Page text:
Ashcroft Rebuked in Oregon Court

Published June 1, 2002

According to U.S. District Judge Robert Jones of Portland, Oregon, U.S. Attorney General John Ashcroft is not the nation’s health care cop. In an April 17 decision, Jones upheld Oregon’s physician-assisted suicide law, ruling the Justice Department “overstepped its authority” in attempting to nullify the law.

Jones issued a permanent injunction preventing the federal government from interfering with the statute. The ruling is critical of Ashcroft, whose November 2001 directive seeking to nullify the law began the legal dispute.

Jones wrote, “To allow an attorney general to determine the legitimacy of a particular medical practice … would be unprecedented and extraordinary.” The federal government, Jones said, is not authorized to “act as a national medical board” and regulate how doctors treat patients.

Jones criticized Ashcroft for his attempts to “stifle an ongoing, earnest, and profound debate in the various states concerning physician-assisted suicide.”

Death with Dignity

At issue is Oregon’s Death With Dignity Act, approved by voters in 1994 and reaffirmed in 1997. The law—the only one of its kind in the nation—allows physicians to prescribe, but not to administer, a lethal dose of drugs to individuals with less than six months to live. Two doctors must confirm the prognosis.

Between 1997, when the law took effect, and 2001, 141 lethal prescriptions were issued, resulting in 91 physician-assisted suicides, according to state Department of Health records.

Last November, Ashcroft reversed a 1998 Justice Department decision not to pursue legal action against Oregon doctors who complied with the law. He issued a directive saying the prescription of lethal doses of medication served no “legitimate medical purpose,” and therefore violated the federal Controlled Substances Act. Ashcroft ordered the Drug Enforcement Administration to target the prescription licenses of doctors who prescribed lethal doses, a move that would have had the effect of nullifying the Oregon law.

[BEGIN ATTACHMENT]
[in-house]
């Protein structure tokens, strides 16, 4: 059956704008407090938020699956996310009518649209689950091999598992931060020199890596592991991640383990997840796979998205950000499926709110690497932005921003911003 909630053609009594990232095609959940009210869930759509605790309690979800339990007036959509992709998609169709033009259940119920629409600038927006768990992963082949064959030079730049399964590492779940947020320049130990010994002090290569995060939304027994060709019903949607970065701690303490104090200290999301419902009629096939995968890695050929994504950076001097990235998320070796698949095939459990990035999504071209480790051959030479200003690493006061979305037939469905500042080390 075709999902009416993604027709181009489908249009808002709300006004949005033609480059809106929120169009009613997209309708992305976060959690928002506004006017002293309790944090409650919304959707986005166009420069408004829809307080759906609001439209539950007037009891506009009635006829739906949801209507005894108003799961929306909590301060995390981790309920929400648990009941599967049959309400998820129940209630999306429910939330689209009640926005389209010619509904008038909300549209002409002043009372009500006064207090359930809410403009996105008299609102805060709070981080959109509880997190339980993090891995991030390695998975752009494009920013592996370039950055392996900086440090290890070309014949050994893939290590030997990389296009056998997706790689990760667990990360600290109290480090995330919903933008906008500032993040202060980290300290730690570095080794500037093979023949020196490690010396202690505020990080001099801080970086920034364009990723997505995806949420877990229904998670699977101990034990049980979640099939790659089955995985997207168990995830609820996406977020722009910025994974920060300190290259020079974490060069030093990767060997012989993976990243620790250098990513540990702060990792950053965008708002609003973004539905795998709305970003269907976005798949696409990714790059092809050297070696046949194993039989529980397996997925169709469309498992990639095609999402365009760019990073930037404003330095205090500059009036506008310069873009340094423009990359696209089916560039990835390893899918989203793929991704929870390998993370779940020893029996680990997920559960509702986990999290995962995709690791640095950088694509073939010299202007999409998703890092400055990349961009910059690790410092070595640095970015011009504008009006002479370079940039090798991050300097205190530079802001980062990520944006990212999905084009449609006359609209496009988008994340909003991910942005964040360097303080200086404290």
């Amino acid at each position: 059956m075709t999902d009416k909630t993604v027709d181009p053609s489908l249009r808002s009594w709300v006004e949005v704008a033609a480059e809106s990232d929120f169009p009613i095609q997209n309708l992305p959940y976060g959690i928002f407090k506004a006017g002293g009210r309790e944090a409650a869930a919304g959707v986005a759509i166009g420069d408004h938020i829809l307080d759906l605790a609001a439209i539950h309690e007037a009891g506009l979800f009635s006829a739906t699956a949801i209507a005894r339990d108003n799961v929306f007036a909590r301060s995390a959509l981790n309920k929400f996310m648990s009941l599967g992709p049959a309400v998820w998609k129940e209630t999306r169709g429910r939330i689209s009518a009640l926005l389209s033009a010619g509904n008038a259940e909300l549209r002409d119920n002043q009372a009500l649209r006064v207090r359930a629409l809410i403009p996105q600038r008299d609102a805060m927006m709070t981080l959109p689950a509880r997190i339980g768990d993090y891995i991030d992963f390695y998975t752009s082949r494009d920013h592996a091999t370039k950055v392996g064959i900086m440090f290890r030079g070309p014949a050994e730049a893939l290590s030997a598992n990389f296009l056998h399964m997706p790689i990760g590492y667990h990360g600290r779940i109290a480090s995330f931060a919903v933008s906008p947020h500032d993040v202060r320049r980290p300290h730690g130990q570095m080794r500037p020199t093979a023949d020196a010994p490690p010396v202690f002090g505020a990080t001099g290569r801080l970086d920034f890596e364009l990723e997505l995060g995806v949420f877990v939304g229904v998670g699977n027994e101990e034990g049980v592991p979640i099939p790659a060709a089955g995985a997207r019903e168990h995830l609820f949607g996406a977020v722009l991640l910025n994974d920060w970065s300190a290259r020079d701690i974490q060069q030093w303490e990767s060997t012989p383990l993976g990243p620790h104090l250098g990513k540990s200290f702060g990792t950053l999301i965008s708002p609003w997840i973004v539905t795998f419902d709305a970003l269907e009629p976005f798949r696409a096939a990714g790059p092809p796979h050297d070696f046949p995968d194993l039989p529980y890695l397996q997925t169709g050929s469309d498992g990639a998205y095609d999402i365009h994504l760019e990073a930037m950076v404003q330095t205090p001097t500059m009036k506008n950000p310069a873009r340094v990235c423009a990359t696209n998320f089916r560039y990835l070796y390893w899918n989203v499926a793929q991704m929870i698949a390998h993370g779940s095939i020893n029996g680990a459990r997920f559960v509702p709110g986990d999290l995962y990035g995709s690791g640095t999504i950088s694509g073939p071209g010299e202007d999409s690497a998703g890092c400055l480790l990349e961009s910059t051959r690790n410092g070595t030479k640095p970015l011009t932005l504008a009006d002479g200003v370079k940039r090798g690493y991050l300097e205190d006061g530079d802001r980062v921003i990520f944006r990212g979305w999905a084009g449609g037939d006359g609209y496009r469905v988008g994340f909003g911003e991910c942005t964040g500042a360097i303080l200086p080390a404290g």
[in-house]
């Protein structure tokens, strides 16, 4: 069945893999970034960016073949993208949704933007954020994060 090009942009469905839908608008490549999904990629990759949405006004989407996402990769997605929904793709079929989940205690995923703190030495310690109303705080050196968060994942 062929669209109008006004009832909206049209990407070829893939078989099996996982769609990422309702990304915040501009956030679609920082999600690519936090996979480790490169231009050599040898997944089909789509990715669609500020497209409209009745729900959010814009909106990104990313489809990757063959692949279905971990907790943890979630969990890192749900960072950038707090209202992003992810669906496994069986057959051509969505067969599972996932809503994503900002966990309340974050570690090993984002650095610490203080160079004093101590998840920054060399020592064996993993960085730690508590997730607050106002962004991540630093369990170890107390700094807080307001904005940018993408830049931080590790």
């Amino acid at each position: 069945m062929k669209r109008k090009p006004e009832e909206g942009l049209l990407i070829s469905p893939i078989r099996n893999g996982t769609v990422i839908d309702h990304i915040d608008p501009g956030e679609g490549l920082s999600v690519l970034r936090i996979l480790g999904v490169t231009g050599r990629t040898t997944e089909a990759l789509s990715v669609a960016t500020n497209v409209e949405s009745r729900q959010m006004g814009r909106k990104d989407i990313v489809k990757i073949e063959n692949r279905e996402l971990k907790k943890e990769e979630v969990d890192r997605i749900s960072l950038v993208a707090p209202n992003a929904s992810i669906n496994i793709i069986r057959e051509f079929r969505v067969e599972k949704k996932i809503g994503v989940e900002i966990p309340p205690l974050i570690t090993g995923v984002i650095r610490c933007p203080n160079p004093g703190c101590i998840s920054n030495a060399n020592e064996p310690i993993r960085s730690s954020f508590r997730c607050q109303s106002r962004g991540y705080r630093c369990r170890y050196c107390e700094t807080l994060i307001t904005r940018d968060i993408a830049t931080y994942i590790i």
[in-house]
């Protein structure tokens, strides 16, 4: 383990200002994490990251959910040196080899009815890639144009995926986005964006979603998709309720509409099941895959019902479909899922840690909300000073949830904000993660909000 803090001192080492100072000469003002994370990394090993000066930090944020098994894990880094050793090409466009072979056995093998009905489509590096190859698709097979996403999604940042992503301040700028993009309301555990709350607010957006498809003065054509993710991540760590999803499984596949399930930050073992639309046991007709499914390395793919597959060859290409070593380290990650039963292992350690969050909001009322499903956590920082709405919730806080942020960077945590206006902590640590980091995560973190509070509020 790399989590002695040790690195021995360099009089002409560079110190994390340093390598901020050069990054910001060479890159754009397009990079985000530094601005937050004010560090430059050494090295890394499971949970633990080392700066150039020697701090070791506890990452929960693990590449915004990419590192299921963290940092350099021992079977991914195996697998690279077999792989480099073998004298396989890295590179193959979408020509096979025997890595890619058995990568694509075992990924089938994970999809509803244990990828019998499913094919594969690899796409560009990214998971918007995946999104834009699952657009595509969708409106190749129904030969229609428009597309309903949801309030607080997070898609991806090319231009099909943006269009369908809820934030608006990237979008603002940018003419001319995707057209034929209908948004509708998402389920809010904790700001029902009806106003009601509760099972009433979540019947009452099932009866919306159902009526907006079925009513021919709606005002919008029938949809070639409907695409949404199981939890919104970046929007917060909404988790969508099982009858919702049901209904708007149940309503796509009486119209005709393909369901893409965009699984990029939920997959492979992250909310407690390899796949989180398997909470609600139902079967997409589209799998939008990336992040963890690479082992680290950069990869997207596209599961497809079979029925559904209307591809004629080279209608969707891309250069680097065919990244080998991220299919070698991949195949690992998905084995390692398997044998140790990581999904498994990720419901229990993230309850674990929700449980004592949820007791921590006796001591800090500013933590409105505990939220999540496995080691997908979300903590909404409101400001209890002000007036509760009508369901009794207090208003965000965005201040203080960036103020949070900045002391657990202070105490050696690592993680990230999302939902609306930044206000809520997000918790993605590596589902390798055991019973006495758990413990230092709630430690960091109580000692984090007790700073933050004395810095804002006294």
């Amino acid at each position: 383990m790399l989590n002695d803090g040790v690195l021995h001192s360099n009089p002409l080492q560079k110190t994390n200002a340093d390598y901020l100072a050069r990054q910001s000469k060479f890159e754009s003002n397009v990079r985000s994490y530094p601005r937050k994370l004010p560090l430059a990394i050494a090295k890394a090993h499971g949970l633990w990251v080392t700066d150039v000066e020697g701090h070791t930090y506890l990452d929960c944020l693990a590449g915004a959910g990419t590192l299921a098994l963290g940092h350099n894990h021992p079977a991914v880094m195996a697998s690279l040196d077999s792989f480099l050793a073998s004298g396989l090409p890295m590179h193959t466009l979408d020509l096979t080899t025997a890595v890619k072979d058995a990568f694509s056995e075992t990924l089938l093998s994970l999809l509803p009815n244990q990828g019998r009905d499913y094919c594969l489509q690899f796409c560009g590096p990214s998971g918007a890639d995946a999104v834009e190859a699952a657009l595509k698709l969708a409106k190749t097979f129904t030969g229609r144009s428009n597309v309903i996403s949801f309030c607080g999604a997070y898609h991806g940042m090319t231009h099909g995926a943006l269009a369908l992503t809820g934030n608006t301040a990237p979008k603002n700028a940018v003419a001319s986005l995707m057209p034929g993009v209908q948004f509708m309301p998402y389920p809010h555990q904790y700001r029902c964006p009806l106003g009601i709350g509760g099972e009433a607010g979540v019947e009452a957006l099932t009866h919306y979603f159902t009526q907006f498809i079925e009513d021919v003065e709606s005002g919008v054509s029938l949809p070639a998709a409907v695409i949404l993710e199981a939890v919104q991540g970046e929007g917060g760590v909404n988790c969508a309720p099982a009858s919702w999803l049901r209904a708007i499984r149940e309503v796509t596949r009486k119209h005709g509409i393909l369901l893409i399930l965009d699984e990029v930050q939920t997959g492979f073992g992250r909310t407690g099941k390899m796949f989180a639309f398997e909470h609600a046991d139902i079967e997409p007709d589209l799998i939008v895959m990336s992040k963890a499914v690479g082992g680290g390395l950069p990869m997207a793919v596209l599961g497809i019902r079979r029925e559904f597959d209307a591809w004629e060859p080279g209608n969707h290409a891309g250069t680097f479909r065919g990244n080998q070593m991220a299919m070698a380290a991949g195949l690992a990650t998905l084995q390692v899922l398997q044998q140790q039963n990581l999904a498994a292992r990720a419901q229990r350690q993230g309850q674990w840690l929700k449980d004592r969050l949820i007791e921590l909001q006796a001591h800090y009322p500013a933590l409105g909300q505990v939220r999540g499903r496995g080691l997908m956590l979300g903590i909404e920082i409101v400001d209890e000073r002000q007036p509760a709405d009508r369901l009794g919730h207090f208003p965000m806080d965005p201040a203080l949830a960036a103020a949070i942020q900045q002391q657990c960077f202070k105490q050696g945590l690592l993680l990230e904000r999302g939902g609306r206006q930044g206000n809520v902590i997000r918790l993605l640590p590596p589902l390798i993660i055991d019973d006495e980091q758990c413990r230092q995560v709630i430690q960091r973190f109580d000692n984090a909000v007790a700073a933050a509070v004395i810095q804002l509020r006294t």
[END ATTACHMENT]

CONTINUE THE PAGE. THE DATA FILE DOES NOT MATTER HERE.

Oregon state government officials filed suit, seeking an injunction against the federal government, which Jones granted on April 17.

Plan to Appeal

Assistant Attorney General Robert McCallum said the department remains convinced federal law prohibits the use of controlled substances for use in assisted suicides. “A just and caring society should do its best to assist in coping with the problems that afflict the terminally ill. It should not abandon or assist in killing them,” McCallum told USA Today.

According to a Wall Street Journal report, Justice Department officials said they were likely to appeal the decision. The Oregon law will stand unless a still higher court overturns Jones’ ruling.

Supporters of physician-assisted suicide applauded the decision. “The ruling respects and secures the right of dying Oregonians to make their own decisions,” said Estelle Rogers, executive director of the Death With Dignity National Center. The ruling, according to Rogers, “protects the ability of physicians nationwide to provide adequate and appropriate pain care to their terminally ill patients, without fear that the DEA will second-guess their intent and punish them.”

Because Jones did not address whether there is a constitutional right to assisted suicide, supporters say the ruling will almost certainly withstand appeal.

Opponents of physician-assisted suicide disagreed. James Bopp Jr., an attorney for the National Right to Life Committee, said Jones’ ruling was not consistent with a Supreme Court decision last year finding sections of California’s medical marijuana law violated the Controlled Substances Act. Bopp told the Los Angeles Times, “If using marijuana for glaucoma is not permitted by the Supreme Court, under the pretext of medical care, I don’t see how killing patients can be justified.”

Dr. Greg Hamilton, a spokesperson for Physicians for Compassionate Care, echoed Bopp’s sentiments. “Assisted suicide is not a legitimate medical purpose in Oregon or anywhere in the world,” he said.